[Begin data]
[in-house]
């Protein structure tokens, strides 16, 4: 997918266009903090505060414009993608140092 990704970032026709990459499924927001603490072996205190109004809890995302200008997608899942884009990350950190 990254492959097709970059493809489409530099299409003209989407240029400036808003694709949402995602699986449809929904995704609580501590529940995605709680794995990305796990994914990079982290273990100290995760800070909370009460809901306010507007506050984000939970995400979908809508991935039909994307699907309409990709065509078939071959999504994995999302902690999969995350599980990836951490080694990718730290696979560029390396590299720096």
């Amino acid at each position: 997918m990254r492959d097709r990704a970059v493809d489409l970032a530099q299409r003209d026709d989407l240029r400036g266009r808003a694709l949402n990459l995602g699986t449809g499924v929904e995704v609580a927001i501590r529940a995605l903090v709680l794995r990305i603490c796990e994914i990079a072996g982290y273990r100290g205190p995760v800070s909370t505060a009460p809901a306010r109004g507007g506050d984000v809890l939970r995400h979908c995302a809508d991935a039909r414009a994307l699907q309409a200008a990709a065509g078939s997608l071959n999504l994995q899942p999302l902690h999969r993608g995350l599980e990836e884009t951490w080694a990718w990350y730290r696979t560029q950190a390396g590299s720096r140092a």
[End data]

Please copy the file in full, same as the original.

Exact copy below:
[in-house]
């Protein structure tokens, strides 16, 4: 997918266009903090505060414009993608140092 990704970032026709990459499924927001603490072996205190109004809890995302200008997608899942884009990350950190 990254492959097709970059493809489409530099299409003209989407240029400036808003694709949402995602699986449809929904995704609580501590529940995605709680794995990305796990994914990079982290273990100290995760800070909370009460809901306010507007506050984000939970995400979908809508991935039909994307699907309409990709065509078939071959999504994995999302902690999969995350599980990836951490080694990718730290696979560029390396590299720096």
């Amino acid at each position: 997918m990254r492959d097709r990704a970059v493809d489409l970032a530099q299409r003209d026709d989407l240029r400036g266009r808003a694709l949402n990459l995602g699986t449809g499924v929904e995704v609580a927001i501590r529940a995605l903090v709680l794995r990305i603490c796990e994914i990079a072996g982290y273990r100290g205190p995760v800070s909370t505060a009460p809901a306010r109004g507007g506050d984000v809890l939970r995400h979908c995302a809508d991935a039909r414009a994307l699907q309409a200008a990709a065509g078939s997608l071959n999504l994995q899942p999302l902690h999969r993608g995350l599980e990836e884009t951490w080694a990718w990350y730290r696979t560029q950190a390396g590299s720096r140092a």